It is often said that there are many different Arctics. Certainly the typical conception of the Arctic as a harsh and empty wilderness populated mainly by polar bears, reindeer and seals is a misleading cliché. Defined politically, the Arctic includes all or part of eight countries—Canada, Denmark (in respect of Greenland and the Faroe Islands), Finland, Iceland, Norway, Russia, Sweden and the USA. This human Arctic has been occupied for millennia by the ancestors of numerous culturally unique indigenous groups—the Inuit, Saami, Gwitch’in, Dene, Yup’ik, Aleut, Chukchi, Sakha, Evenk, Nenets and others. Over four million people call it home today.

Founded in 1996, the Arctic Council  is dedicated to international cooperation and good governance amongst these countries and communities.  Unlike other international organisations, it brings together not only the eight Arctic States listed above, but also organisations representing Arctic indigenous peoples—the Aleut International Association, Arctic Athabaskan Council, Gwitch’in Council International, Inuit Circumpolar Council, Russian Association for the Indigenous Peoples of the North, and Saami Council.

The Arctic Council is also unusual amongst international organisations in taking all its decisions by consensus. At NORMAC, persuasion, influence, negotiation and debate are just as important as they are in other model diplomatic conferences. Yet rather than aim simply to secure the typical majority vote, delegates must rise to the challenge of building consensus amongst their fellows, without sacrificing the objectives of the state or indigenous people’s organisation they represent.

Now more than ever, as the global climate changes, the Arctic is one of the most fascinating and important regions on the planet. Much more than a vast and pristine wilderness, or a storehouse of great natural wealth, it is homeland for peoples living on the front lines of some of the most pressing challenges the world faces today.  By preparing for and participating in NORMAC, pupils will learn much from their in-depth exposure to a part of the world that few of their peers have discovered.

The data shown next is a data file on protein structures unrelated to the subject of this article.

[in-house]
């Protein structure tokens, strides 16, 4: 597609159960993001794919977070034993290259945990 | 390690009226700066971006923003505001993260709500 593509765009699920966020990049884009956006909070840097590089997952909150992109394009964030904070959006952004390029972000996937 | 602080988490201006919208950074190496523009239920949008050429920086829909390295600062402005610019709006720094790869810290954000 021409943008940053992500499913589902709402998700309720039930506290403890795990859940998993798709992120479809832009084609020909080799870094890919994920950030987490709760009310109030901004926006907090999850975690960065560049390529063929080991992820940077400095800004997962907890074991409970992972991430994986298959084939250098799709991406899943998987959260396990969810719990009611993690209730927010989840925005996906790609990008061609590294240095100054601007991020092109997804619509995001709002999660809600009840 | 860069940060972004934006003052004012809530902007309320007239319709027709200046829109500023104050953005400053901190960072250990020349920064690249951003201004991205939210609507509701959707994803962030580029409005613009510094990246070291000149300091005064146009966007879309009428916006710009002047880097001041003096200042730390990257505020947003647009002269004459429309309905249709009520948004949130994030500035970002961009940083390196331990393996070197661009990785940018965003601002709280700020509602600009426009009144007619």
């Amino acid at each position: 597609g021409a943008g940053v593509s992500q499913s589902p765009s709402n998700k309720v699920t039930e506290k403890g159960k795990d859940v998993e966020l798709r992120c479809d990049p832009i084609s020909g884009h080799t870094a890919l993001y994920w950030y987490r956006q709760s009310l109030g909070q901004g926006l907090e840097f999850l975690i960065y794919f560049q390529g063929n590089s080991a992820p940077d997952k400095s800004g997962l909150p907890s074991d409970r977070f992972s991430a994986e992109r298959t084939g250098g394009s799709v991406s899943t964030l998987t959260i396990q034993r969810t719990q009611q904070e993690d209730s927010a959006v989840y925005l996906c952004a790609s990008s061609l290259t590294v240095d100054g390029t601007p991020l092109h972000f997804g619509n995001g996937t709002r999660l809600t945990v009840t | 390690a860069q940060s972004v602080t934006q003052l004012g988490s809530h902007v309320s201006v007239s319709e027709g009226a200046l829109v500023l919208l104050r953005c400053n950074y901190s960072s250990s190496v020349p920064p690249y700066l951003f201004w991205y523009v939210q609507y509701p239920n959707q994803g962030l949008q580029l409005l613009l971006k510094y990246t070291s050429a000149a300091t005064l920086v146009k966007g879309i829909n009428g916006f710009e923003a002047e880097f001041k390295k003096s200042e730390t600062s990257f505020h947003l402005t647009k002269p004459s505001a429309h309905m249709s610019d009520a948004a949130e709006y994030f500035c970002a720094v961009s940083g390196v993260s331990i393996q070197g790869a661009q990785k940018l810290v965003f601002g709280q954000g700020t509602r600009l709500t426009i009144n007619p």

The vast majority of secondary-school pupils have very limited exposure to the Arctic and Arctic issues, or to indigenous peoples and their rights. Fortunately, the Arctic has long fascinated explorers, scholars and commentators. Today the voices of Arctic peoples can also be heard. There is a large literature on the politics, economics and societies of the Arctic, a useful part of which can be found on the Internet.

It is recommended that preparation for the conference begins early. To assist with preparations, NORMAC have teamed up with the Arctic Portal to make an online MAC Research Library available to all NORMAC delegates and their teachers. Please log in as a guest to access.

In addition to the material in the online MAC Research Library , the following small selection of links also provide a starting point for discovering more about the Arctic:

  • Arctic Council  – an excellent springboard for further research, featuring links to the Arctic policies and webpages of the Arctic States and indigenous Permanent Participants, information about current projects of Working Groups and Task Forces, and a large official document archive
  • Arctic Portal  – an online gateway to a vast amount of Arctic-related information, data, maps, publications, websites and other resources
  • Discovering the Arctic  – an interactive introduction to the Arctic region, from wildlife and science through indigenous peoples and Arctic governance
  • Eye on the Arctic  – a news-media partnership focused entirely on the circumpolar North—also available as a phone/tablet app, as well as a weekly cybermagazine.
  • The Arctic This Week  – an extremely comprehensive weekly newsletter aggregating the previous week’s news articles, op-eds and commentaries from around the Arctic